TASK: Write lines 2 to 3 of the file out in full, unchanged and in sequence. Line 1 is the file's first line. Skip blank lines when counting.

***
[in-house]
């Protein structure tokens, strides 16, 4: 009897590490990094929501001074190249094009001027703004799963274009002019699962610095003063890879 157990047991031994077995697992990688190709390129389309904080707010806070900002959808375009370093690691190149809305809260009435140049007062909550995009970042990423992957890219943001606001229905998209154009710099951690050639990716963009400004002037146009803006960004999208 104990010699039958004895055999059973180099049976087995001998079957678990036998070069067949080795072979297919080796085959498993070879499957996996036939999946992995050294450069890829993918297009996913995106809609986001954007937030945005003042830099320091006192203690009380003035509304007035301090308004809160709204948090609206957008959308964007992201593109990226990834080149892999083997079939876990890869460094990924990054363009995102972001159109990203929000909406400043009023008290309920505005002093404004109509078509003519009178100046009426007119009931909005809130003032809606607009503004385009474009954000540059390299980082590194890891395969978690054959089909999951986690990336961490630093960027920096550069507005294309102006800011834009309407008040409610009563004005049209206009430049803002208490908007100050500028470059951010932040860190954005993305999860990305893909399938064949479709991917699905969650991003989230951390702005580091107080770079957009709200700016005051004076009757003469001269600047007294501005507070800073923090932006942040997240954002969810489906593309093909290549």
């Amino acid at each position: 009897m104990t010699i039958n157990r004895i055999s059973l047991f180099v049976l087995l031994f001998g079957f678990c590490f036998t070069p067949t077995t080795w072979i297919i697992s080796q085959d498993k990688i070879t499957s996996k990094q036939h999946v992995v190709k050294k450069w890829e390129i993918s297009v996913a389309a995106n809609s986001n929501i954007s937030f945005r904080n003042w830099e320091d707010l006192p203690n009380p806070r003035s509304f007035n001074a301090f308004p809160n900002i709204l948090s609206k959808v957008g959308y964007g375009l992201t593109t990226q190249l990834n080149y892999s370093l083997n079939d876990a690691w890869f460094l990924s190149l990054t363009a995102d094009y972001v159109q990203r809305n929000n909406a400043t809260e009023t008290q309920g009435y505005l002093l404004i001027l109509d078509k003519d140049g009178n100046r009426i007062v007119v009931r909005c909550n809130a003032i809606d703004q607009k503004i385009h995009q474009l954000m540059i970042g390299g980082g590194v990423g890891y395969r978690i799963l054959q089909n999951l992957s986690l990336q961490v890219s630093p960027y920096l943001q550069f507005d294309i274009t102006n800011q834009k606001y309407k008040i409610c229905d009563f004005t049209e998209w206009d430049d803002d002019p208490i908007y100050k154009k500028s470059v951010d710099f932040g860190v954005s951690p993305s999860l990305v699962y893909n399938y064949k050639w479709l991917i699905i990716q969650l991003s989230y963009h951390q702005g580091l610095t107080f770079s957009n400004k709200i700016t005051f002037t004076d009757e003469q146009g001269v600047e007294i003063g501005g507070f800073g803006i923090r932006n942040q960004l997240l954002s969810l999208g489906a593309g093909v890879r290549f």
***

């Protein structure tokens, strides 16, 4: 009897590490990094929501001074190249094009001027703004799963274009002019699962610095003063890879 157990047991031994077995697992990688190709390129389309904080707010806070900002959808375009370093690691190149809305809260009435140049007062909550995009970042990423992957890219943001606001229905998209154009710099951690050639990716963009400004002037146009803006960004999208 104990010699039958004895055999059973180099049976087995001998079957678990036998070069067949080795072979297919080796085959498993070879499957996996036939999946992995050294450069890829993918297009996913995106809609986001954007937030945005003042830099320091006192203690009380003035509304007035301090308004809160709204948090609206957008959308964007992201593109990226990834080149892999083997079939876990890869460094990924990054363009995102972001159109990203929000909406400043009023008290309920505005002093404004109509078509003519009178100046009426007119009931909005809130003032809606607009503004385009474009954000540059390299980082590194890891395969978690054959089909999951986690990336961490630093960027920096550069507005294309102006800011834009309407008040409610009563004005049209206009430049803002208490908007100050500028470059951010932040860190954005993305999860990305893909399938064949479709991917699905969650991003989230951390702005580091107080770079957009709200700016005051004076009757003469001269600047007294501005507070800073923090932006942040997240954002969810489906593309093909290549």
């Amino acid at each position: 009897m104990t010699i039958n157990r004895i055999s059973l047991f180099v049976l087995l031994f001998g079957f678990c590490f036998t070069p067949t077995t080795w072979i297919i697992s080796q085959d498993k990688i070879t499957s996996k990094q036939h999946v992995v190709k050294k450069w890829e390129i993918s297009v996913a389309a995106n809609s986001n929501i954007s937030f945005r904080n003042w830099e320091d707010l006192p203690n009380p806070r003035s509304f007035n001074a301090f308004p809160n900002i709204l948090s609206k959808v957008g959308y964007g375009l992201t593109t990226q190249l990834n080149y892999s370093l083997n079939d876990a690691w890869f460094l990924s190149l990054t363009a995102d094009y972001v159109q990203r809305n929000n909406a400043t809260e009023t008290q309920g009435y505005l002093l404004i001027l109509d078509k003519d140049g009178n100046r009426i007062v007119v009931r909005c909550n809130a003032i809606d703004q607009k503004i385009h995009q474009l954000m540059i970042g390299g980082g590194v990423g890891y395969r978690i799963l054959q089909n999951l992957s986690l990336q961490v890219s630093p960027y920096l943001q550069f507005d294309i274009t102006n800011q834009k606001y309407k008040i409610c229905d009563f004005t049209e998209w206009d430049d803002d002019p208490i908007y100050k154009k500028s470059v951010d710099f932040g860190v954005s951690p993305s999860l990305v699962y893909n399938y064949k050639w479709l991917i699905i990716q969650l991003s989230y963009h951390q702005g580091l610095t107080f770079s957009n400004k709200i700016t005051f002037t004076d009757e003469q146009g001269v600047e007294i003063g501005g507070f800073g803006i923090r932006n942040q960004l997240l954002s969810l999208g489906a593309g093909v890879r290549f």